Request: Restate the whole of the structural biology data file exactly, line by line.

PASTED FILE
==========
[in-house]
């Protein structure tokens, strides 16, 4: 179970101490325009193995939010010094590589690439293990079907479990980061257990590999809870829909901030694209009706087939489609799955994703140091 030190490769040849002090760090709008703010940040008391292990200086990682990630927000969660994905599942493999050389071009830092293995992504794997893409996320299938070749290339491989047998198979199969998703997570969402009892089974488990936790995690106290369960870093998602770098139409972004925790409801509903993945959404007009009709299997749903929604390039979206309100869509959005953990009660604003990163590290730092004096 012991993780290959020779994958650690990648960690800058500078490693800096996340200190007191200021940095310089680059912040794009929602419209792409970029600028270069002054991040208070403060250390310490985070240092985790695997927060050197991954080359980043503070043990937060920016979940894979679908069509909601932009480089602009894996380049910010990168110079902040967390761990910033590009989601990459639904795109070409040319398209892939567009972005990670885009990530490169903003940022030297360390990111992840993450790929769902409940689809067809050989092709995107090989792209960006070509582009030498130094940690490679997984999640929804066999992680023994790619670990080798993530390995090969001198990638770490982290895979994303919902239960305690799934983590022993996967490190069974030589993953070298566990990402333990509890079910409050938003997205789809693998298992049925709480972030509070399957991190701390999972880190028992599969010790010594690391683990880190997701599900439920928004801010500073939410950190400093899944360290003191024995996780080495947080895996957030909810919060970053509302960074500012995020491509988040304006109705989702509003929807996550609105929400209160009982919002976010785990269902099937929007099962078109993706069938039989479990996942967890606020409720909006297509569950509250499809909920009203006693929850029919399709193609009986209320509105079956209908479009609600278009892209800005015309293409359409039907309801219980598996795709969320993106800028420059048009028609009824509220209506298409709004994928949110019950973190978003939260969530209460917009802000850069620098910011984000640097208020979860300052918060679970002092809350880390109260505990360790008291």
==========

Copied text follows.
[in-house]
């Protein structure tokens, strides 16, 4: 179970101490325009193995939010010094590589690439293990079907479990980061257990590999809870829909901030694209009706087939489609799955994703140091 030190490769040849002090760090709008703010940040008391292990200086990682990630927000969660994905599942493999050389071009830092293995992504794997893409996320299938070749290339491989047998198979199969998703997570969402009892089974488990936790995690106290369960870093998602770098139409972004925790409801509903993945959404007009009709299997749903929604390039979206309100869509959005953990009660604003990163590290730092004096 012991993780290959020779994958650690990648960690800058500078490693800096996340200190007191200021940095310089680059912040794009929602419209792409970029600028270069002054991040208070403060250390310490985070240092985790695997927060050197991954080359980043503070043990937060920016979940894979679908069509909601932009480089602009894996380049910010990168110079902040967390761990910033590009989601990459639904795109070409040319398209892939567009972005990670885009990530490169903003940022030297360390990111992840993450790929769902409940689809067809050989092709995107090989792209960006070509582009030498130094940690490679997984999640929804066999992680023994790619670990080798993530390995090969001198990638770490982290895979994303919902239960305690799934983590022993996967490190069974030589993953070298566990990402333990509890079910409050938003997205789809693998298992049925709480972030509070399957991190701390999972880190028992599969010790010594690391683990880190997701599900439920928004801010500073939410950190400093899944360290003191024995996780080495947080895996957030909810919060970053509302960074500012995020491509988040304006109705989702509003929807996550609105929400209160009982919002976010785990269902099937929007099962078109993706069938039989479990996942967890606020409720909006297509569950509250499809909920009203006693929850029919399709193609009986209320509105079956209908479009609600278009892209800005015309293409359409039907309801219980598996795709969320993106800028420059048009028609009824509220209506298409709004994928949110019950973190978003939260969530209460917009802000850069620098910011984000640097208020979860300052918060679970002092809350880390109260505990360790008291």